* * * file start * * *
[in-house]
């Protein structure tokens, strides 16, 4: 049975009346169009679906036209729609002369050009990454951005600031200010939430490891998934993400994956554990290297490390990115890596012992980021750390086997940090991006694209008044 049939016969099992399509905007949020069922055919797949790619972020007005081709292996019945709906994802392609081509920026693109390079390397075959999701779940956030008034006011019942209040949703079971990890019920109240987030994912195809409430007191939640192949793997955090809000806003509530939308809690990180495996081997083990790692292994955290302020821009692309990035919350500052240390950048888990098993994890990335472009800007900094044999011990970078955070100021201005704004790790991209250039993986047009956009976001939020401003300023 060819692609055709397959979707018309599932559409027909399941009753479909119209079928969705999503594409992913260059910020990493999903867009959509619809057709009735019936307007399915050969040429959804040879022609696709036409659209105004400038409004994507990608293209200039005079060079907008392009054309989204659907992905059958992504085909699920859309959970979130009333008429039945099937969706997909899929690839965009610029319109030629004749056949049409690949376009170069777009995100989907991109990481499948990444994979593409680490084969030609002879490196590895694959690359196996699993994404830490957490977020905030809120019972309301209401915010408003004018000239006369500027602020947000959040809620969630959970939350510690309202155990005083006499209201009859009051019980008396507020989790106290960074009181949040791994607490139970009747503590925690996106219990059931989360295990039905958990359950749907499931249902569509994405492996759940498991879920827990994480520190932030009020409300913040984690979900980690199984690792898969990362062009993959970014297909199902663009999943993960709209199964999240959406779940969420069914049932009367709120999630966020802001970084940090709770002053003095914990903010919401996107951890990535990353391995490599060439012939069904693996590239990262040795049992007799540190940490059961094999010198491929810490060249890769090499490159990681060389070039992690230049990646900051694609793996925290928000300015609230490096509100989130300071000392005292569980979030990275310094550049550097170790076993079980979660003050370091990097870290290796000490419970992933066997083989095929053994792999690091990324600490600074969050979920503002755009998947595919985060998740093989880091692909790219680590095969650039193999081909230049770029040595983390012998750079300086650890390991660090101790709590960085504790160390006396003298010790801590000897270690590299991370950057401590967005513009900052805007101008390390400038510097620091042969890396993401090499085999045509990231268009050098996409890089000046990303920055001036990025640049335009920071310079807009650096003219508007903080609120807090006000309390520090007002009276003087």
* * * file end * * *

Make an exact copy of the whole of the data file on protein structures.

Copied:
[in-house]
């Protein structure tokens, strides 16, 4: 049975009346169009679906036209729609002369050009990454951005600031200010939430490891998934993400994956554990290297490390990115890596012992980021750390086997940090991006694209008044 049939016969099992399509905007949020069922055919797949790619972020007005081709292996019945709906994802392609081509920026693109390079390397075959999701779940956030008034006011019942209040949703079971990890019920109240987030994912195809409430007191939640192949793997955090809000806003509530939308809690990180495996081997083990790692292994955290302020821009692309990035919350500052240390950048888990098993994890990335472009800007900094044999011990970078955070100021201005704004790790991209250039993986047009956009976001939020401003300023 060819692609055709397959979707018309599932559409027909399941009753479909119209079928969705999503594409992913260059910020990493999903867009959509619809057709009735019936307007399915050969040429959804040879022609696709036409659209105004400038409004994507990608293209200039005079060079907008392009054309989204659907992905059958992504085909699920859309959970979130009333008429039945099937969706997909899929690839965009610029319109030629004749056949049409690949376009170069777009995100989907991109990481499948990444994979593409680490084969030609002879490196590895694959690359196996699993994404830490957490977020905030809120019972309301209401915010408003004018000239006369500027602020947000959040809620969630959970939350510690309202155990005083006499209201009859009051019980008396507020989790106290960074009181949040791994607490139970009747503590925690996106219990059931989360295990039905958990359950749907499931249902569509994405492996759940498991879920827990994480520190932030009020409300913040984690979900980690199984690792898969990362062009993959970014297909199902663009999943993960709209199964999240959406779940969420069914049932009367709120999630966020802001970084940090709770002053003095914990903010919401996107951890990535990353391995490599060439012939069904693996590239990262040795049992007799540190940490059961094999010198491929810490060249890769090499490159990681060389070039992690230049990646900051694609793996925290928000300015609230490096509100989130300071000392005292569980979030990275310094550049550097170790076993079980979660003050370091990097870290290796000490419970992933066997083989095929053994792999690091990324600490600074969050979920503002755009998947595919985060998740093989880091692909790219680590095969650039193999081909230049770029040595983390012998750079300086650890390991660090101790709590960085504790160390006396003298010790801590000897270690590299991370950057401590967005513009900052805007101008390390400038510097620091042969890396993401090499085999045509990231268009050098996409890089000046990303920055001036990025640049335009920071310079807009650096003219508007903080609120807090006000309390520090007002009276003087």